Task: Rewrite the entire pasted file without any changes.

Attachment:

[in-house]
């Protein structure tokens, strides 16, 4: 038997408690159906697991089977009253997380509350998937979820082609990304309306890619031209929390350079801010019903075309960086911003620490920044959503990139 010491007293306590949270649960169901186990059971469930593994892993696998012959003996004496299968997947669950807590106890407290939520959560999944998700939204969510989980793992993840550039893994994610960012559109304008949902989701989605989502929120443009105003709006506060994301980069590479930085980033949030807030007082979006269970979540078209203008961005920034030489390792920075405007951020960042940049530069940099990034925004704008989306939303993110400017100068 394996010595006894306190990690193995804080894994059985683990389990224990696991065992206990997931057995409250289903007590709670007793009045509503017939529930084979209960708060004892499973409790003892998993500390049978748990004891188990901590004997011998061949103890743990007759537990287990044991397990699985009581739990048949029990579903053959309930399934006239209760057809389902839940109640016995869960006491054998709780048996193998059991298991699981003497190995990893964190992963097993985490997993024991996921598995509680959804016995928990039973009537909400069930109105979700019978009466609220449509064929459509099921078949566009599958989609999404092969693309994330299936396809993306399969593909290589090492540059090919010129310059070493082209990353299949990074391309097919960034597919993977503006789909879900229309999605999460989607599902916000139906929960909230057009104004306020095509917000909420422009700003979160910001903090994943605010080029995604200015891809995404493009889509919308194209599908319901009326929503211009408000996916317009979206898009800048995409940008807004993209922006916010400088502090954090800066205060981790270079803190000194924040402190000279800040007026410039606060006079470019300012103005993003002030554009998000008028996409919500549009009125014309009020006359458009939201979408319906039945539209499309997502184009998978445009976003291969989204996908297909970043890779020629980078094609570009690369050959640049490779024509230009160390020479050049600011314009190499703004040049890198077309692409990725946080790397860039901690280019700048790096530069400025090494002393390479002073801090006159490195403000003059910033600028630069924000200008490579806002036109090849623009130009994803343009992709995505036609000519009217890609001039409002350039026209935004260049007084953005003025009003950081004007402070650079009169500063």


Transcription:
[in-house]
């Protein structure tokens, strides 16, 4: 038997408690159906697991089977009253997380509350998937979820082609990304309306890619031209929390350079801010019903075309960086911003620490920044959503990139 010491007293306590949270649960169901186990059971469930593994892993696998012959003996004496299968997947669950807590106890407290939520959560999944998700939204969510989980793992993840550039893994994610960012559109304008949902989701989605989502929120443009105003709006506060994301980069590479930085980033949030807030007082979006269970979540078209203008961005920034030489390792920075405007951020960042940049530069940099990034925004704008989306939303993110400017100068 394996010595006894306190990690193995804080894994059985683990389990224990696991065992206990997931057995409250289903007590709670007793009045509503017939529930084979209960708060004892499973409790003892998993500390049978748990004891188990901590004997011998061949103890743990007759537990287990044991397990699985009581739990048949029990579903053959309930399934006239209760057809389902839940109640016995869960006491054998709780048996193998059991298991699981003497190995990893964190992963097993985490997993024991996921598995509680959804016995928990039973009537909400069930109105979700019978009466609220449509064929459509099921078949566009599958989609999404092969693309994330299936396809993306399969593909290589090492540059090919010129310059070493082209990353299949990074391309097919960034597919993977503006789909879900229309999605999460989607599902916000139906929960909230057009104004306020095509917000909420422009700003979160910001903090994943605010080029995604200015891809995404493009889509919308194209599908319901009326929503211009408000996916317009979206898009800048995409940008807004993209922006916010400088502090954090800066205060981790270079803190000194924040402190000279800040007026410039606060006079470019300012103005993003002030554009998000008028996409919500549009009125014309009020006359458009939201979408319906039945539209499309997502184009998978445009976003291969989204996908297909970043890779020629980078094609570009690369050959640049490779024509230009160390020479050049600011314009190499703004040049890198077309692409990725946080790397860039901690280019700048790096530069400025090494002393390479002073801090006159490195403000003059910033600028630069924000200008490579806002036109090849623009130009994803343009992709995505036609000519009217890609001039409002350039026209935004260049007084953005003025009003950081004007402070650079009169500063």